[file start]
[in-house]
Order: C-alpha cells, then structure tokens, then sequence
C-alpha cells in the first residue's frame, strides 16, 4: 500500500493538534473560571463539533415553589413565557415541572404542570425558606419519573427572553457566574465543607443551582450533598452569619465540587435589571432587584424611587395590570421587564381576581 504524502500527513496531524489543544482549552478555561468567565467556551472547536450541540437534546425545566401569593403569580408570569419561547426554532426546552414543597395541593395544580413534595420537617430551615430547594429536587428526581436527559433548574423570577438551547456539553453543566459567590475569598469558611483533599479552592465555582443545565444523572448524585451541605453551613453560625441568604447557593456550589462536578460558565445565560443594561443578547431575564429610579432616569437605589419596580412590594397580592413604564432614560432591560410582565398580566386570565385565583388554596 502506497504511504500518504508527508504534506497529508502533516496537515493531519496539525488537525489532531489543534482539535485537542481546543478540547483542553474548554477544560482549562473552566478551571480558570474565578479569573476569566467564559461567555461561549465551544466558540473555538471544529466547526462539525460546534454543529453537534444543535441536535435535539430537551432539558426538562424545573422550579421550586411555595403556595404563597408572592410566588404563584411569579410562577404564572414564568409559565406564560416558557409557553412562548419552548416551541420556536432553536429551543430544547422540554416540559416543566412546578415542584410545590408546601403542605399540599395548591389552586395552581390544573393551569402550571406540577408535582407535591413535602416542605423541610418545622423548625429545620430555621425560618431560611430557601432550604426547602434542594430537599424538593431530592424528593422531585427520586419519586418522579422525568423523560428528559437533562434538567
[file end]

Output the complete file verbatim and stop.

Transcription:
[in-house]
Order: C-alpha cells, then structure tokens, then sequence
C-alpha cells in the first residue's frame, strides 16, 4: 500500500493538534473560571463539533415553589413565557415541572404542570425558606419519573427572553457566574465543607443551582450533598452569619465540587435589571432587584424611587395590570421587564381576581 504524502500527513496531524489543544482549552478555561468567565467556551472547536450541540437534546425545566401569593403569580408570569419561547426554532426546552414543597395541593395544580413534595420537617430551615430547594429536587428526581436527559433548574423570577438551547456539553453543566459567590475569598469558611483533599479552592465555582443545565444523572448524585451541605453551613453560625441568604447557593456550589462536578460558565445565560443594561443578547431575564429610579432616569437605589419596580412590594397580592413604564432614560432591560410582565398580566386570565385565583388554596 502506497504511504500518504508527508504534506497529508502533516496537515493531519496539525488537525489532531489543534482539535485537542481546543478540547483542553474548554477544560482549562473552566478551571480558570474565578479569573476569566467564559461567555461561549465551544466558540473555538471544529466547526462539525460546534454543529453537534444543535441536535435535539430537551432539558426538562424545573422550579421550586411555595403556595404563597408572592410566588404563584411569579410562577404564572414564568409559565406564560416558557409557553412562548419552548416551541420556536432553536429551543430544547422540554416540559416543566412546578415542584410545590408546601403542605399540599395548591389552586395552581390544573393551569402550571406540577408535582407535591413535602416542605423541610418545622423548625429545620430555621425560618431560611430557601432550604426547602434542594430537599424538593431530592424528593422531585427520586419519586418522579422525568423523560428528559437533562434538567